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‘It’s devastating to see’: How a rail line crisis is threatening Churchill, Manitoba

In a normal year when the train is running, the Home Hardware in Churchill ships about 150 crates of building products to communities in the Eastern Arctic.

Last year, after a flood washed away parts of the rail line that was the only land route between the Manitoba town and the city of Winnipeg, it shipped seven. And this year will be not much better.

Not only are supplies not reaching the community of 900, store owner Dale De Muelles says people in Nunavut assume he has no inventory because the train is out of service, so they have gone elsewhere to buy their construction materials.

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Mr. De Muelles said he used to employ 10 people during the summer months. “Today, we are operating with me, my wife and her friend and one guy in the yard," he said. "If they don’t give us a train this year, I am close to locking doors.”

The Canadian Transportation Agency (CTA) is pressuring Omnitrax Inc., the U.S. company that owns the railway, to do the necessary repairs. But the anxiety, the job losses and the price of living in a community where a four-litre jug of milk costs $13, have become more than many people are willing to bear.

Joe Stover, a Churchill resident, has said goodbye to a number of friends who moved south.

“They have families to feed and there was, at least for them, just too much uncertainty to be worth staying in town while they didn’t have any work,” Mr. Stover said in a recent telephone interview.

As for those who have remained, he said, “people are trying to figure out what they’re going to do with themselves. Are they going to stick it out and pay higher prices for everything, wondering if they are going to be able to get a job once the railway comes back?”

Niki Ashton, the MP for Churchill-Keewatinook Aski, held a town hall meeting in Churchill in early July, on the same day an agreement to restore the rail service collapsed.

“People were angry. There was banging on the table and they were so hurt,” Ms. Ashton said. “It’s devastating to see. Churchill is a treasure,” she said. “What’s being done to it right now is breaking it, and people talk about the town dying.”

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At the centre of the rail issue is a dispute between OmniTrax and the federal government over whether the Denver-based company must pay for the work required to get regular train service back to Churchill.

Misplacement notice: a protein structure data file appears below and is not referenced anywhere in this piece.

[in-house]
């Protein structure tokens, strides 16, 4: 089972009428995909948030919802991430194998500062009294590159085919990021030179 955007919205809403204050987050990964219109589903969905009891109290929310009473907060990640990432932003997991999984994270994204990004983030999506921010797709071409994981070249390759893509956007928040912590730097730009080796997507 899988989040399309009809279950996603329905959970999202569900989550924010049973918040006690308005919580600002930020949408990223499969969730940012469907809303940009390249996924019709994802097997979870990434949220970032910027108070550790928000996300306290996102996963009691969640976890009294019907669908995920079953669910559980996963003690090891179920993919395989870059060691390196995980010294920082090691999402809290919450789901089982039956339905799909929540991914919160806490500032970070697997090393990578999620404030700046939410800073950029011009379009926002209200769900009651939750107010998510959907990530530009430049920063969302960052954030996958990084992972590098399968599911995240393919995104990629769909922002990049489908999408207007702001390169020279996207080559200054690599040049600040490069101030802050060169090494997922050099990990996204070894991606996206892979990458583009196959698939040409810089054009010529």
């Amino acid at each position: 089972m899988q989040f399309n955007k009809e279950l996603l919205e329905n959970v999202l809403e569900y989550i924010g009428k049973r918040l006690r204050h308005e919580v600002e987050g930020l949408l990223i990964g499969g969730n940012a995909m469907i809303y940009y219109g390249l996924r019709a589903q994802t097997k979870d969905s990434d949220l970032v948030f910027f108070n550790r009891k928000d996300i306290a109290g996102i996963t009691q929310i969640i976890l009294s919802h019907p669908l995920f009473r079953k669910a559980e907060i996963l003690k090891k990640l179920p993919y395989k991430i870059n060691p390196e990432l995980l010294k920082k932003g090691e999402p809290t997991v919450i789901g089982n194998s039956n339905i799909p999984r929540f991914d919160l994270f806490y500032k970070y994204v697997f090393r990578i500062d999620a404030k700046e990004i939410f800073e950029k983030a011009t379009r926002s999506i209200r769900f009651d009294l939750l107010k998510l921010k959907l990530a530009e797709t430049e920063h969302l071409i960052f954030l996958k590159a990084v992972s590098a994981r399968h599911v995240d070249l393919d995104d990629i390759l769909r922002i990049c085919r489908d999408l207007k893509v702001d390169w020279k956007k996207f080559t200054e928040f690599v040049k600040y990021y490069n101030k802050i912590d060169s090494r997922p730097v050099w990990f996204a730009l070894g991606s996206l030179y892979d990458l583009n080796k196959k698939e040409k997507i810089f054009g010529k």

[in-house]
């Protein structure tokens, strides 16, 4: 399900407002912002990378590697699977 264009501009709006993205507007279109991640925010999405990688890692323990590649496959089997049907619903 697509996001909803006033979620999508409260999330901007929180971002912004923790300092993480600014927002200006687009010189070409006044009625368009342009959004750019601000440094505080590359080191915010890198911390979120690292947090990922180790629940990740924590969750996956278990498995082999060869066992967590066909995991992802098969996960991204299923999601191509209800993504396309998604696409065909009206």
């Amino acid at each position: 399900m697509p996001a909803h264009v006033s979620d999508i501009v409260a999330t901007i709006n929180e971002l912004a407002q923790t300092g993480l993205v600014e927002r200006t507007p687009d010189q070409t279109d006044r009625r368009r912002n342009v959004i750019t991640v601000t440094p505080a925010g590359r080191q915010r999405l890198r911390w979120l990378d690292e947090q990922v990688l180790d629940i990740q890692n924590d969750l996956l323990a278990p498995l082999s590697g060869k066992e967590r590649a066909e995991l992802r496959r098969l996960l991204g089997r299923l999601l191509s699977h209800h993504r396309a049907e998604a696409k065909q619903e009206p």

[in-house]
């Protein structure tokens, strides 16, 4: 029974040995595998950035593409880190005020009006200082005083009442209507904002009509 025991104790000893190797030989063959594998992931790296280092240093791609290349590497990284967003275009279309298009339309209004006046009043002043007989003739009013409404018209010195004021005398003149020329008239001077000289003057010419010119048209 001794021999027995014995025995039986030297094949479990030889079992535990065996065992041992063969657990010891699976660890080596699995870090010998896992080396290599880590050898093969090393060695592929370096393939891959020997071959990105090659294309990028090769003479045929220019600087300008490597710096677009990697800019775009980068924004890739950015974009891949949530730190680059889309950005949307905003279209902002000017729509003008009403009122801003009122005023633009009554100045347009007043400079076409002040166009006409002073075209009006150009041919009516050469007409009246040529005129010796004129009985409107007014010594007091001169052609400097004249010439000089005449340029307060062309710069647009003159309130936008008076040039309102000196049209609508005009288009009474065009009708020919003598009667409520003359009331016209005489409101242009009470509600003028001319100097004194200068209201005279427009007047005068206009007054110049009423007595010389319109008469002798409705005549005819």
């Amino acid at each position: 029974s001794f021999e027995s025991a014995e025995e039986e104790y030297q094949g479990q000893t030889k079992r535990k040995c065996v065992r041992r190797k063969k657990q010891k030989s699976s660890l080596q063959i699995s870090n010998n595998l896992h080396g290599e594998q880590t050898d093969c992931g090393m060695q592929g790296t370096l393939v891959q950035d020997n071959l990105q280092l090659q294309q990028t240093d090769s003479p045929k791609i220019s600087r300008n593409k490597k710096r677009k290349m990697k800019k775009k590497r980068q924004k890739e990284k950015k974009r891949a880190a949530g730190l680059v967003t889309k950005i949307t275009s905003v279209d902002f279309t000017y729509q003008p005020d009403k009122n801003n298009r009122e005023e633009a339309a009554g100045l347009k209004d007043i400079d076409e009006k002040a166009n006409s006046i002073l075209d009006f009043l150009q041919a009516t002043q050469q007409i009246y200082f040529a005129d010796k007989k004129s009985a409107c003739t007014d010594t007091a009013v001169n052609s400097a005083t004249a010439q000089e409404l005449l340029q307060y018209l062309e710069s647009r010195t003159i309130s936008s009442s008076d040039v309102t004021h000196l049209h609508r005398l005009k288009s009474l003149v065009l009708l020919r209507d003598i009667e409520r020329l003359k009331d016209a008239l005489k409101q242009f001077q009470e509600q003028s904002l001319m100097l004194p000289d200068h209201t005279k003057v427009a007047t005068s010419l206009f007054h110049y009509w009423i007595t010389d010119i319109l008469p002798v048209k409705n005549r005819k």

The railway was constructed in the 1930s and operated for decades as a Crown corporation. It was sold in 1997 to the Hudson Bay Railway Co., a Canadian subsidiary of OmniTrax, along with the port and some fuel depots.

But the dismantling of the Canadian Wheat Board in 2011 reduced incentives to ship wheat through Churchill, so Omnitrax shut the port in 2016. Then, in the spring of 2017, a devastating flood washed out the track in 19 different spots and caused serious damage to bridges and culverts.

Omnitrax says it does not have the money to do the repairs which, it says, will cost between $40-million and $60-million.

The federal government, on the other hand, says it signed a deal in 2008 which gave the company $18.8-million in return for a promise to keep the rail line in service until 2029. It sued the Hudson’s Bay Railway Co,. saying it had not met its contractual obligations.

That suit was put on hold in May when the government announced an agreement in principle between Omnitrax and a consortium that included Missinippi Rail Partners, AGT Food and Ingredients Inc. and Fairfax Financial Holdings Ltd. to buy and restore the rail service and to transfer ownership of the port.

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But on July 3, OmniTrax said the discussions with Missinippi, AGT and Fairfax had “fallen apart and that a sale of the HBR to this group may not be possible.”

In the meantime, the CTA ruled in June that Omnitrax was obligated to fix the rail line and ordered significant work to begin by July 3. Omnitrax responded by saying it has asked for an analysis of what is required for the reconstruction but it cannot meet the CTA’s timelines.

The CTA then filed its judgment in Federal Court, which means that if Omnitrax does not respect the agency’s decision, it can be found in contempt of court and could face significant fines or even the imprisonment of key officials. Omnitrax has appealed.

Federal officials, meanwhile, say negotiations to sell the track are going on behind the scenes and the government is hopeful that a deal will happen.

But the people of Churchill are left in flux – as are the other communities on the line.

Betsy Kennedy, the chief of War Lake First Nation at Ilford, Man., said the railway problems have made it impossible to get groceries on a regular basis. And when her people have doctor’s appointments in Thompson, Man. or Winnipeg, they are gone for days until they can get transportation back home.

Mr. Stover said it is especially frustrating because it seemed possible in June that the railway repairs would start. “So a lot of people are just ticked off and a lot of people are at their wits' end with it.”

The population in the isolated community of Churchill, Manitoba steadily declined after a rail line to the town washed out in 2017. The Chamber of Commerce president says affordable access to the northern town is key to economic development. The Canadian Press
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